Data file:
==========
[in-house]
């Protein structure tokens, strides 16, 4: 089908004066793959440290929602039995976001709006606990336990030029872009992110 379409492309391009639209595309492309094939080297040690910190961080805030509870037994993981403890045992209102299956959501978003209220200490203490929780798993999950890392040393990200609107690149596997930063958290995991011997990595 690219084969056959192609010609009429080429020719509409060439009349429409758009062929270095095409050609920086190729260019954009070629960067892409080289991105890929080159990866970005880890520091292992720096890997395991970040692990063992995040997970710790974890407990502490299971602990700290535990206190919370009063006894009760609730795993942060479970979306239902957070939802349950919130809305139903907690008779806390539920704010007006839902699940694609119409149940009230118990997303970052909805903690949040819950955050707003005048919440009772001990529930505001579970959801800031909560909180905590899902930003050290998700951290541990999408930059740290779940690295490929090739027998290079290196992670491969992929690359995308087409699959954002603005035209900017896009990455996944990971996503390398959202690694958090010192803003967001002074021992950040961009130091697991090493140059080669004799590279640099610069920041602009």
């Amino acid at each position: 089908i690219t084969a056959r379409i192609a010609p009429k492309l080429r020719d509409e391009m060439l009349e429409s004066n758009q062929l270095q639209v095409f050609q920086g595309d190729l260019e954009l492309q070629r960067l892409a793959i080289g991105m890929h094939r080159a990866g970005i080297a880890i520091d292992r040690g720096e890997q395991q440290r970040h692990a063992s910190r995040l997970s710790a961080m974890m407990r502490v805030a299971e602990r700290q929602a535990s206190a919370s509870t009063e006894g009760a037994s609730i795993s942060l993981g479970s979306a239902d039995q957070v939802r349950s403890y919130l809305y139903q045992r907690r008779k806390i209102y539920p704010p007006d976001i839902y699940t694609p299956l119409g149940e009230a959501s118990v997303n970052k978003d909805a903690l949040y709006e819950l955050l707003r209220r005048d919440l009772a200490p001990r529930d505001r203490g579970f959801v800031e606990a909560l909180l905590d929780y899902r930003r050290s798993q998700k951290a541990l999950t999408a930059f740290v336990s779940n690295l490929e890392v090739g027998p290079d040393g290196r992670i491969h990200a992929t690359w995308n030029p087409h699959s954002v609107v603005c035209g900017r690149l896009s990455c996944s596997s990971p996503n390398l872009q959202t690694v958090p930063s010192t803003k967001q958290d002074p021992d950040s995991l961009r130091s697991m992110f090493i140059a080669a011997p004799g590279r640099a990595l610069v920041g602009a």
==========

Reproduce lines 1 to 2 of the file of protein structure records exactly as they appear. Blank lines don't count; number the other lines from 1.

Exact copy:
[in-house]
């Protein structure tokens, strides 16, 4: 089908004066793959440290929602039995976001709006606990336990030029872009992110 379409492309391009639209595309492309094939080297040690910190961080805030509870037994993981403890045992209102299956959501978003209220200490203490929780798993999950890392040393990200609107690149596997930063958290995991011997990595 690219084969056959192609010609009429080429020719509409060439009349429409758009062929270095095409050609920086190729260019954009070629960067892409080289991105890929080159990866970005880890520091292992720096890997395991970040692990063992995040997970710790974890407990502490299971602990700290535990206190919370009063006894009760609730795993942060479970979306239902957070939802349950919130809305139903907690008779806390539920704010007006839902699940694609119409149940009230118990997303970052909805903690949040819950955050707003005048919440009772001990529930505001579970959801800031909560909180905590899902930003050290998700951290541990999408930059740290779940690295490929090739027998290079290196992670491969992929690359995308087409699959954002603005035209900017896009990455996944990971996503390398959202690694958090010192803003967001002074021992950040961009130091697991090493140059080669004799590279640099610069920041602009």